OSAKA -- "Nap businesses" promoting good quality sleep are practicing what they preach, setting times to snooze at the office to demonstrate how getting some Zs during the workday can improve employees' on-the-job efficiency.
Some of the United States' most famous firms including Google LLC and Nike Inc. recommend napping to their workers, and a similar shift is on in Japan, primarily among IT companies.
The "Sleep Guidelines for Health Promotion 2014," released by the Ministry of Health, Labor and Welfare at the end of March that year, introduces the merits of taking an up to 30-minute snooze in the late afternoon "to improve work efficiency." Meanwhile, negative biases against napping at work have been changing gradually since Cornell University social psychologist James Mass coined the term "power nap."
Osaka-based traditional bedding manufacturer Nishikawa Living Inc. started selling pillows in August called "Konemuri" designed specifically for desktop snoozing, the least expensive version of which is priced at 2,800 yen before tax. The pillow allows people to sleep comfortably by tucking their arms inside a hole in the center or by rolling it up to adjust the height.
Beginning in July, Nishikawa Living implemented a 15-minute naptime after lunch breaks, using the special pillows. Over 90 percent of workers told a company survey that "naptime relieves stress during the afternoon." A spokesperson for the company in western Japan enthusiastically stated, "There is still the idea that having a nap is slacking off. Our company as a whole will strive to spread a naptime 'culture.'"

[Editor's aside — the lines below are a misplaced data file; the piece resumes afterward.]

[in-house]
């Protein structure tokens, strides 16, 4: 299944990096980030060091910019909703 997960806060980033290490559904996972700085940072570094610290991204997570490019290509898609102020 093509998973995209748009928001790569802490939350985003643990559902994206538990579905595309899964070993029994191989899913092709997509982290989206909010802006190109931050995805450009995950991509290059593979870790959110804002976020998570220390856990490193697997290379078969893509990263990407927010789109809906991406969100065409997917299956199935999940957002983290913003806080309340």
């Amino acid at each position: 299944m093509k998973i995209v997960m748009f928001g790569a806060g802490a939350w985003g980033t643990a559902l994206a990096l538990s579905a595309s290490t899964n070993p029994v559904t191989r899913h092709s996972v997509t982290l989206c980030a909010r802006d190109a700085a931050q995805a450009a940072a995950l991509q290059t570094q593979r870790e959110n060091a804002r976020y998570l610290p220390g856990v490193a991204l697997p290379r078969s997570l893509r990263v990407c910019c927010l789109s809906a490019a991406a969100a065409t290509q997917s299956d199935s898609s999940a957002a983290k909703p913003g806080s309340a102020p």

Known for their canned coffee, Osaka-based DyDo Drinco Inc. is promoting what it calls "caffeine naps," or drinking one of its coffees just before some afternoon shuteye in order to wake up feeling extra-refreshed. The company noted that the stimulating effect of caffeine kicks in some 20 to 30 minutes after drinking a coffee, or about the same length as a power snooze. Since last winter, DyDo has also been recommending to its employees that they take around 15 minutes of their lunch break for naptime.
Raycop Japan Inc., a Tokyo-based firm making futon vacuum cleaners, is providing air conditioners specifically made to adjust the temperature of futons free to companies that have set up a nap room in their offices. The "Raycop Futocon" normally sells for 128,000 yen excluding tax. It is being used in over 20 companies including McDonald's Co. Japan, and Raycop sees the spread of office naps as a chance to introduce people to their products.
(Japanese original by Natsuki Oka, Osaka Business News Department)